Synopses & Reviews
An intimate guide to self-acceptance and discovery that offers a Buddhist perspective on wholeness within the framework of a Western understanding of self.
For decades, Western psychology has promised fulfillment through building and strengthening the ego. We are taught that the ideal is a strong, individuated self, constructed and reinforced over a lifetime. But Buddhist psychiatrist Mark Epstein has found a different way. Based on the premise that the Western notion of self is deeply flawed, Going to Pieces Without Falling Apart shows us that happiness doesn't come from any kind of acquisitiveness, be it material or psychological. Happiness comes from letting go.
Weaving together the accumulated wisdom of his two worlds--Buddhism and Western psychotherapy--Epstein shows how "the happiness that we seek depends on our ability to balance the ego's need to do with our inherent capacity to be." He encourages us to relax the ever-vigilant mind in order to experience the freedom that comes only from relinquishing control. Drawing on events in his own life and stories from his patients, Epstein leads us through a series of intimate and emotionally resonant chapters that explore key psychological and spiritual experiences such as emptiness, connection, passion, and relief. Highly personal and engaging, Going to Pieces Without Falling Apart teaches us that only by letting go can we start on the path to a more peaceful and spiritually satisfying life.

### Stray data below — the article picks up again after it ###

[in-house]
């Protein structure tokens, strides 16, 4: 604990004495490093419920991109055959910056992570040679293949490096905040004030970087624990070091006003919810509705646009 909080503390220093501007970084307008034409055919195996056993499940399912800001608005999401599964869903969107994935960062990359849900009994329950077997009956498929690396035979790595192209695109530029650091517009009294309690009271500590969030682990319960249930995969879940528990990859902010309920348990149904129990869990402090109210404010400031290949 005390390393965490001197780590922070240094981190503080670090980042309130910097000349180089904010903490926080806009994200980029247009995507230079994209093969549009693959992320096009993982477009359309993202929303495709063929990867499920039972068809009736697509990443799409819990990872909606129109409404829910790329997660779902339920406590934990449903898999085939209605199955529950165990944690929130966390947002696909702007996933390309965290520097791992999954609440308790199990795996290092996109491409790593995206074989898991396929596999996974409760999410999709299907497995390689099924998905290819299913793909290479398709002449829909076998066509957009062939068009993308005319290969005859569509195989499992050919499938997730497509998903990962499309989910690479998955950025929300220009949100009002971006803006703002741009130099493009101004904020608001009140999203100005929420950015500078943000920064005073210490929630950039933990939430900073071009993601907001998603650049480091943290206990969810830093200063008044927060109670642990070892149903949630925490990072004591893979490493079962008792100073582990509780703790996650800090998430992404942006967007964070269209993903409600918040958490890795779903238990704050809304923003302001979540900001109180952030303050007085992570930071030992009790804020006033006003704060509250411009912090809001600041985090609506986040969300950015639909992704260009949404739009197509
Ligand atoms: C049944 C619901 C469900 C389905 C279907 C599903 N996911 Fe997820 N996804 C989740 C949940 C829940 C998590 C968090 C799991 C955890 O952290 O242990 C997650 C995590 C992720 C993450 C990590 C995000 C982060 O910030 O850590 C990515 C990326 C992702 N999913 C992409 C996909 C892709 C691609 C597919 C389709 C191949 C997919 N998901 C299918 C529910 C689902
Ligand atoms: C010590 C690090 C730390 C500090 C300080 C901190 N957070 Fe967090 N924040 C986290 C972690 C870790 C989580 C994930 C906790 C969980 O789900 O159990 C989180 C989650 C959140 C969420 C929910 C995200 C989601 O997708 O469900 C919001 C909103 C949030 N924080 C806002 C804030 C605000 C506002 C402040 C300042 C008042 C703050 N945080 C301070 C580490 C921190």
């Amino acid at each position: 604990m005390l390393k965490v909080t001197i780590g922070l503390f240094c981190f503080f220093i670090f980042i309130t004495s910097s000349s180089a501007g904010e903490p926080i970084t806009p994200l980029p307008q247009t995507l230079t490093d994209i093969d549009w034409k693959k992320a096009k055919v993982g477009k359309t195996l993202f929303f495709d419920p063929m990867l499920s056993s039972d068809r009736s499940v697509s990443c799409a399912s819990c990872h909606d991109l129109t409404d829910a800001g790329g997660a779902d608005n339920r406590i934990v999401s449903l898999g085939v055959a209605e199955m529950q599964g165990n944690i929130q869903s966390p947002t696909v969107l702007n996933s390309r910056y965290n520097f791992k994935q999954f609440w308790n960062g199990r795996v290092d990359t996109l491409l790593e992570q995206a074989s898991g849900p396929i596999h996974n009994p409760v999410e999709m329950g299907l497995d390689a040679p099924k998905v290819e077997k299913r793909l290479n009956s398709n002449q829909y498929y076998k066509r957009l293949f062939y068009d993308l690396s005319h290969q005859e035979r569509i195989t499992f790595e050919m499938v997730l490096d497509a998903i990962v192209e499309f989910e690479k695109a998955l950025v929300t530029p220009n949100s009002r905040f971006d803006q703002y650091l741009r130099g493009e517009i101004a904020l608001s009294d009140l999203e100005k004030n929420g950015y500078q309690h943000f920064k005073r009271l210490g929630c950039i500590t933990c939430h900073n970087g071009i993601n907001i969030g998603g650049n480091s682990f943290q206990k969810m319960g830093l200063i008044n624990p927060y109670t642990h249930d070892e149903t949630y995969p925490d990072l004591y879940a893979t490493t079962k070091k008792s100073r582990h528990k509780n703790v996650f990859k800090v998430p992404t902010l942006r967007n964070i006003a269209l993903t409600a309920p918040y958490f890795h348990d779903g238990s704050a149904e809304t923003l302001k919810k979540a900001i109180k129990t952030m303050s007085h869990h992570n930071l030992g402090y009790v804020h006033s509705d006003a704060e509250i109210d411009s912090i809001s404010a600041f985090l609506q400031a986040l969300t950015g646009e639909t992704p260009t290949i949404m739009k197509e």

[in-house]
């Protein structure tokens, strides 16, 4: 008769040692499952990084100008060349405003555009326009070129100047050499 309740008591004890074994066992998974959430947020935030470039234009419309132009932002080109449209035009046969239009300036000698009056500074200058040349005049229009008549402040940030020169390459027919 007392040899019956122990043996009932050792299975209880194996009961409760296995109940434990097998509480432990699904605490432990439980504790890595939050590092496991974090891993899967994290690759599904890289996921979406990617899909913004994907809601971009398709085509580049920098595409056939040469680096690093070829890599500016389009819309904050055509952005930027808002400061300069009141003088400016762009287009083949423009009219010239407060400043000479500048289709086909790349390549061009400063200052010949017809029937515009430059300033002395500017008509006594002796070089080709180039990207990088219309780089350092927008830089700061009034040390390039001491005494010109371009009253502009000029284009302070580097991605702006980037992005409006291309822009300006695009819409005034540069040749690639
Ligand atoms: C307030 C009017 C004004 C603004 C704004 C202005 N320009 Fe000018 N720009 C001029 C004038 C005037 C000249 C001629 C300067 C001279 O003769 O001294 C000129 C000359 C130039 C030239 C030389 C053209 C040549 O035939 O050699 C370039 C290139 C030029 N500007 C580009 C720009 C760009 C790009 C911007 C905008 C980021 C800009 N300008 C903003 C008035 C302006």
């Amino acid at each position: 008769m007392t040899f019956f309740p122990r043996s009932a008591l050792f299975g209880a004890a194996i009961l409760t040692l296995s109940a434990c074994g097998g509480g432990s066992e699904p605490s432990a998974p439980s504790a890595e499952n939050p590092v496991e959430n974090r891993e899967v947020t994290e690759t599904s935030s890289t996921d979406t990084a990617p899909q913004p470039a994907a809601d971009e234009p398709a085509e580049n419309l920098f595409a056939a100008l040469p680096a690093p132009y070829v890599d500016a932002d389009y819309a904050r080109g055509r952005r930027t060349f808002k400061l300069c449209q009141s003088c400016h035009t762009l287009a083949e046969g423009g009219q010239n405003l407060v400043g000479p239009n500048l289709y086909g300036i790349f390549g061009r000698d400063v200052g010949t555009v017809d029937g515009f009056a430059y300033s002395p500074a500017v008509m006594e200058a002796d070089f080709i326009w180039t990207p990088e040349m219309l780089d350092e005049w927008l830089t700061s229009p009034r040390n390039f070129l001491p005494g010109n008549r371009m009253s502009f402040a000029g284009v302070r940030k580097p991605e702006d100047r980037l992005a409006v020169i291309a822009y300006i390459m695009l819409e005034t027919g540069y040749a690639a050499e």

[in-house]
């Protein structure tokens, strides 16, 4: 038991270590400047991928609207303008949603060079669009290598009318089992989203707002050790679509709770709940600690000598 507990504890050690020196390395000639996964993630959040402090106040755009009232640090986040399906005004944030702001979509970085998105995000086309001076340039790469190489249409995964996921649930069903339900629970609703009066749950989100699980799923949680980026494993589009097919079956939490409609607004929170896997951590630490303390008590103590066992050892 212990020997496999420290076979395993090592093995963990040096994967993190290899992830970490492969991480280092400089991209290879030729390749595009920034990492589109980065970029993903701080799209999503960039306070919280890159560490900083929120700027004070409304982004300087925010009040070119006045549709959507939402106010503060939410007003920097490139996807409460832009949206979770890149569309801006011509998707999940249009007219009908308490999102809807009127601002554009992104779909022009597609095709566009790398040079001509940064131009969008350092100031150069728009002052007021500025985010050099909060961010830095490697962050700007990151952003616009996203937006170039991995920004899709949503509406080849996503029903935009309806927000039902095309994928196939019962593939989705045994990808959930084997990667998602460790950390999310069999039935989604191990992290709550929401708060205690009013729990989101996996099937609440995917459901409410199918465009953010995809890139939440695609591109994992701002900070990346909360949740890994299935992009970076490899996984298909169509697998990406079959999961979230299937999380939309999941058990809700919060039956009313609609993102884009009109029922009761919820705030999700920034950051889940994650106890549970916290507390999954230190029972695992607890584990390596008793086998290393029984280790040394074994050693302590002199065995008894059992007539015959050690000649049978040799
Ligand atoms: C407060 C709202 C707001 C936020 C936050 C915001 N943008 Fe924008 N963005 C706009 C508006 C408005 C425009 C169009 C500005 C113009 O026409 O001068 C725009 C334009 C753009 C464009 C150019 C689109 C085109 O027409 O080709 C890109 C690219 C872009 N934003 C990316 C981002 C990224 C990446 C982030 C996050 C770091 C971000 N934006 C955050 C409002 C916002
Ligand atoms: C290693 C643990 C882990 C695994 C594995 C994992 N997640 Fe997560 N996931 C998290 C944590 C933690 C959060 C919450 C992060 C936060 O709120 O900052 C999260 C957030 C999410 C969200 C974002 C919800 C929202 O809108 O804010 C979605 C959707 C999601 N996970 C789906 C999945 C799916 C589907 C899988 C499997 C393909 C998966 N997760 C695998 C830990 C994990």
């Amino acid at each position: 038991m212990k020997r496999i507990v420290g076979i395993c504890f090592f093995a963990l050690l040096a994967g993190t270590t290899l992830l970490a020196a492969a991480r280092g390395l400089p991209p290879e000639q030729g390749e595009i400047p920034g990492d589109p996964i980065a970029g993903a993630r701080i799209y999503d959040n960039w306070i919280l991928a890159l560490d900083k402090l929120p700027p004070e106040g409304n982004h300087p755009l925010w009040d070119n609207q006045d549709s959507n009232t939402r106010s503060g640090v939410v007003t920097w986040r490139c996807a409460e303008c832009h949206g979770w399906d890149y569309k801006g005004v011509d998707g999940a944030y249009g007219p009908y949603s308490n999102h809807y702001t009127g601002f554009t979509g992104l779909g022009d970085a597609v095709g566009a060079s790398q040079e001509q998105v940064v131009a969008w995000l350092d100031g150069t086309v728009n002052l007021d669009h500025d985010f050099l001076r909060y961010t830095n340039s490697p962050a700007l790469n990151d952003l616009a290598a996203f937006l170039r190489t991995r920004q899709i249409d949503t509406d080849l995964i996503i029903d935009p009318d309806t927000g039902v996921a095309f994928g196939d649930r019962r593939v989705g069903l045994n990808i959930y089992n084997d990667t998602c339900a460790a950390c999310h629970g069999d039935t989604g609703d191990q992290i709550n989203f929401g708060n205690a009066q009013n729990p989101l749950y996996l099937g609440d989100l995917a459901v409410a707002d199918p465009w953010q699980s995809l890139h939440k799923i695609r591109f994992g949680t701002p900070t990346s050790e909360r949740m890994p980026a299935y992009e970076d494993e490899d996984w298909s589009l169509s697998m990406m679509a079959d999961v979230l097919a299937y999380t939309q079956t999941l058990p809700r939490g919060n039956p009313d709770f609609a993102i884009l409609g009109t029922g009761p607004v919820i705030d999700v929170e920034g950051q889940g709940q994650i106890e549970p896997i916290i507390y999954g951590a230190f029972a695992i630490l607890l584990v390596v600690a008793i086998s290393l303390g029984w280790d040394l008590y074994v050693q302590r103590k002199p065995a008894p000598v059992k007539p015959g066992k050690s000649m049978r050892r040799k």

About the Author
Mark Epstein, M.D., is a psychiatrist in private practice and the author of Thoughts Without a Thinker. He is a contributing editor to Tricycle: The Buddhist Review and Clinical Assistant Professor of Psychology at New York University. He lives in New York City.